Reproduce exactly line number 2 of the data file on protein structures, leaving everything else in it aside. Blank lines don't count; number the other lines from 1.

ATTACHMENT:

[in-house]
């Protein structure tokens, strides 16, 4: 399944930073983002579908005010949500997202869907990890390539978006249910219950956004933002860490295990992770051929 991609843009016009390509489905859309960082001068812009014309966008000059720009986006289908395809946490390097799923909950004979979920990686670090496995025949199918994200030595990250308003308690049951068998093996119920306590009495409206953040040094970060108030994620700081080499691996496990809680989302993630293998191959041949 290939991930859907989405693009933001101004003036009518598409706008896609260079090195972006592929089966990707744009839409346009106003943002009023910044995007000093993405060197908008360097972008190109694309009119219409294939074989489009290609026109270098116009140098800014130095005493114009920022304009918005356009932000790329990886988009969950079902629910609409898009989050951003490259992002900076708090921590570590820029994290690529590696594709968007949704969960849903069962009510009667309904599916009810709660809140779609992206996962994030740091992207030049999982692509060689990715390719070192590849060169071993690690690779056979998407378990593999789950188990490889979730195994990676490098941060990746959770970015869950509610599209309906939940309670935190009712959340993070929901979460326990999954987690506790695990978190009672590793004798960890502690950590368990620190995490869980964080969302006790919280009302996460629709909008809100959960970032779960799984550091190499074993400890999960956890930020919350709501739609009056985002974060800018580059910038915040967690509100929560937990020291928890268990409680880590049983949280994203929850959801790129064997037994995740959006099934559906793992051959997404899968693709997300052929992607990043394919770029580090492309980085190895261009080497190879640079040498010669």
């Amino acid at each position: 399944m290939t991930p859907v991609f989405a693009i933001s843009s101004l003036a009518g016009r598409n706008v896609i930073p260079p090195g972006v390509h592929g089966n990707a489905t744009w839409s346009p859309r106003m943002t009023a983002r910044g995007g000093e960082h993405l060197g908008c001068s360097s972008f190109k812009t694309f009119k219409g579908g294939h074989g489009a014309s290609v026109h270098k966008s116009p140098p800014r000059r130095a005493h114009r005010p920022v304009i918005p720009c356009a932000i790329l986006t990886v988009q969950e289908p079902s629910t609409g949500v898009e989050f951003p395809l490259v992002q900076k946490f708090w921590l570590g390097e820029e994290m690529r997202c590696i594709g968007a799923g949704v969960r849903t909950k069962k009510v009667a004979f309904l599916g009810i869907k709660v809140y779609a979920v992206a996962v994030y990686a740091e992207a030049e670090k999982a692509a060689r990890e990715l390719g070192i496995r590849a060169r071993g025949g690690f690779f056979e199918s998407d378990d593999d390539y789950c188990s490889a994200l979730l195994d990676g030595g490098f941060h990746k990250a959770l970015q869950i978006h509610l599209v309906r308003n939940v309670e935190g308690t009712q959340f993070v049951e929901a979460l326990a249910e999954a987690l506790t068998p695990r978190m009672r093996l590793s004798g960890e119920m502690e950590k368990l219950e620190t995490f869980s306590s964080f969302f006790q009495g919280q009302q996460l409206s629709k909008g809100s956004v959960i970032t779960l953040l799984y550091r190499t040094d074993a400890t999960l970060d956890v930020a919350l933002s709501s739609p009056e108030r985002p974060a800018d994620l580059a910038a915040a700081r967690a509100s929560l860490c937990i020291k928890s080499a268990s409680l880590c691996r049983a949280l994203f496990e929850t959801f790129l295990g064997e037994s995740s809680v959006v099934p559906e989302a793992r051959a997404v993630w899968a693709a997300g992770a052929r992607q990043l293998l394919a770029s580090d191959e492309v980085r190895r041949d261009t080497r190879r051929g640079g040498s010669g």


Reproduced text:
């Protein structure tokens, strides 16, 4: 399944930073983002579908005010949500997202869907990890390539978006249910219950956004933002860490295990992770051929 991609843009016009390509489905859309960082001068812009014309966008000059720009986006289908395809946490390097799923909950004979979920990686670090496995025949199918994200030595990250308003308690049951068998093996119920306590009495409206953040040094970060108030994620700081080499691996496990809680989302993630293998191959041949 290939991930859907989405693009933001101004003036009518598409706008896609260079090195972006592929089966990707744009839409346009106003943002009023910044995007000093993405060197908008360097972008190109694309009119219409294939074989489009290609026109270098116009140098800014130095005493114009920022304009918005356009932000790329990886988009969950079902629910609409898009989050951003490259992002900076708090921590570590820029994290690529590696594709968007949704969960849903069962009510009667309904599916009810709660809140779609992206996962994030740091992207030049999982692509060689990715390719070192590849060169071993690690690779056979998407378990593999789950188990490889979730195994990676490098941060990746959770970015869950509610599209309906939940309670935190009712959340993070929901979460326990999954987690506790695990978190009672590793004798960890502690950590368990620190995490869980964080969302006790919280009302996460629709909008809100959960970032779960799984550091190499074993400890999960956890930020919350709501739609009056985002974060800018580059910038915040967690509100929560937990020291928890268990409680880590049983949280994203929850959801790129064997037994995740959006099934559906793992051959997404899968693709997300052929992607990043394919770029580090492309980085190895261009080497190879640079040498010669």